The lilting almost glassy sounding guitar intro to the track could be one of the most famous uses of the effect. This stone cold classic was released in 1969, sometimes I feel it gets forgotten about, as people remember “satisfactions” fuzzy tones more. But this for me is the Rolling Stones in a song and the guitar makes it.

The Smiths – “How soon is now?”

This couldn’t not be on the list, its so in your face the Tremolo effect. One of The Smiths most famous songs, this was actually originally a B-Side of the 1984 single “William, it was really nothing”. The original demo for the song was called “Swamp” which hardly surprising when you hear the song.

One thing I noticed while going through this is how many great songs that use this effect, I could have provided another 30-40 songs easily. So if you have any songs that you think I may have forgotten, please comment in the comments and I look forward to delving into even more tremolo songs!

There were a lot of whispers within the company about Marcus King before his London Islington Assembly show, a gig where Orange founder and CEO Cliff Cooper embarked on a two hour journey to introduce himself and say hello before the show, and where I had countless phone calls, messages and emails from various colleagues around the globe pre interview, making me aware of how.god.damn.important. this 22 year old guitar prodigy was for the future of music and how they’d send me home on the first flight to Norway (not really…) if I didn’t make a good impression – so no pressure there.. During the interview I found out more about his love for the charismatic frontman, and that he started playing guitar at the age of 3, an age where I personally was still trying to grow a full head of hair. To get back into it, ladies and gentlemen, the ever so clever, Marcus King.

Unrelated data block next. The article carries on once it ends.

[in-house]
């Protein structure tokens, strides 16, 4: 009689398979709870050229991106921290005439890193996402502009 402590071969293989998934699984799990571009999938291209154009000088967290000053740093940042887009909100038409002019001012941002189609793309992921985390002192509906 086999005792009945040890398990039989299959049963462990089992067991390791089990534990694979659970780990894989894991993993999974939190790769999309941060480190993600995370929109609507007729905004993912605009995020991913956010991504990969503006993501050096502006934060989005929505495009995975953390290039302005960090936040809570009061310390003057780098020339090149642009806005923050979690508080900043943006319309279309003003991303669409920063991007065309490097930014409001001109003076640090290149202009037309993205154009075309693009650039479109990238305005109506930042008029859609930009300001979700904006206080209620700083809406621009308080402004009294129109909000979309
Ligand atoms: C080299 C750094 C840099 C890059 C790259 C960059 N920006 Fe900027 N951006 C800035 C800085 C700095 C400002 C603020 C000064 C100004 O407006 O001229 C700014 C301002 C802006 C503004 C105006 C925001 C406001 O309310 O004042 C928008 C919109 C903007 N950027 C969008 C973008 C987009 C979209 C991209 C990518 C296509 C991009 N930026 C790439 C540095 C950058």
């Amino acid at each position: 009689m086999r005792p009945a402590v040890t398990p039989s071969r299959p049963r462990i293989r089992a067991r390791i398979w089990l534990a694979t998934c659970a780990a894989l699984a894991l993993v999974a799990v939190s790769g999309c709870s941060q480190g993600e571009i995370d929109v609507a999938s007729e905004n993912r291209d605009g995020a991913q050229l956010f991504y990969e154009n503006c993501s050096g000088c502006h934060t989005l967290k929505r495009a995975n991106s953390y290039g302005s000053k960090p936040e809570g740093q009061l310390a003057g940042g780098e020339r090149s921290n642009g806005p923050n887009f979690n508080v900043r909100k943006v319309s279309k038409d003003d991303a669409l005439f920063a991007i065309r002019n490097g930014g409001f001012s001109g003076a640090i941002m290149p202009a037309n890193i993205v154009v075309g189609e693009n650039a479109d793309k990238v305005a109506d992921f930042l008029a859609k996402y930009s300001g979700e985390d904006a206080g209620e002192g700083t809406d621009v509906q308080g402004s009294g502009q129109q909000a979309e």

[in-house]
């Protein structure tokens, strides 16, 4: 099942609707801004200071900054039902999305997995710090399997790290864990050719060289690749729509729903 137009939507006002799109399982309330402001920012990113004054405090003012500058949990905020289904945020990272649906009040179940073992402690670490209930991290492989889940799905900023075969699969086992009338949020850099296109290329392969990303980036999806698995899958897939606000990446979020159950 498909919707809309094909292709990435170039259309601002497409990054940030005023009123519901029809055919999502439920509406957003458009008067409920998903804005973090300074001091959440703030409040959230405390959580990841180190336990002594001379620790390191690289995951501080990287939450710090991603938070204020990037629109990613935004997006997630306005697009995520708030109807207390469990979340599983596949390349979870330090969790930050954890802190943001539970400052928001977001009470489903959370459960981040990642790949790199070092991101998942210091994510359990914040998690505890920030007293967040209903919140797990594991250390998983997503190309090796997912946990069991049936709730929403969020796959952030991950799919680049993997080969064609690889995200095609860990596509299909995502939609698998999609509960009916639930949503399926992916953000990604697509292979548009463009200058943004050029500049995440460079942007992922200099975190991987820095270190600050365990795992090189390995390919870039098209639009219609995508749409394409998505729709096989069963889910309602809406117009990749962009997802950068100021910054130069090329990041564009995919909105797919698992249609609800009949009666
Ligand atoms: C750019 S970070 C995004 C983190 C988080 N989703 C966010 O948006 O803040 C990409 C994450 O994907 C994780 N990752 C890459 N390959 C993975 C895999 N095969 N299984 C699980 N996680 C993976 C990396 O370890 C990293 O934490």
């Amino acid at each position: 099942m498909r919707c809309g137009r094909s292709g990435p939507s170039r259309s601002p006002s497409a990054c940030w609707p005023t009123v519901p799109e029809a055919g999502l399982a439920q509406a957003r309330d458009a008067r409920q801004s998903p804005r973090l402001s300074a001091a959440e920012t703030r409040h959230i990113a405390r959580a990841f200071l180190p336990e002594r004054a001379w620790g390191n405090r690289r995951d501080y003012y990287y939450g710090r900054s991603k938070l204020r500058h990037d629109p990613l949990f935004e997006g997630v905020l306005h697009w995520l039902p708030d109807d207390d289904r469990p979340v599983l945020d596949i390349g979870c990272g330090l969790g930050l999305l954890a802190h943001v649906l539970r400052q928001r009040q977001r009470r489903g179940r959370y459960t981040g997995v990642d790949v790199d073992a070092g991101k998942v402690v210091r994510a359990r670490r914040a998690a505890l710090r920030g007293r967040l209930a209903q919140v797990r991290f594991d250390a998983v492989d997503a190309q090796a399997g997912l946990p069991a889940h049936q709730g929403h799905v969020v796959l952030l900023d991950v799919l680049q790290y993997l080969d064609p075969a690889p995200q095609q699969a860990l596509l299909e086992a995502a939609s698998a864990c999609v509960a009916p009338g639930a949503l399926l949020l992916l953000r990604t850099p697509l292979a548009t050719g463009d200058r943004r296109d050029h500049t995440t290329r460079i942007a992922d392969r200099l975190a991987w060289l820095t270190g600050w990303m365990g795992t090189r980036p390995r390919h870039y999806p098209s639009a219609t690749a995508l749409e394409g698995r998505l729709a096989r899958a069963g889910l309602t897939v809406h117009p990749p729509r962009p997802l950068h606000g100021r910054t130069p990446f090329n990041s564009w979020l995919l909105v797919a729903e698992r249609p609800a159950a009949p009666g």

Finding someone like yourself playing this sort of music and playing it as well as you do at 22, really makes me believe there’s hope for future generations. I assume you must have been young when you started playing, may I ask how young?
Marcus King:
I first started playing when I was about 3 or 4, and I’ve been playing professionally since I was about 11.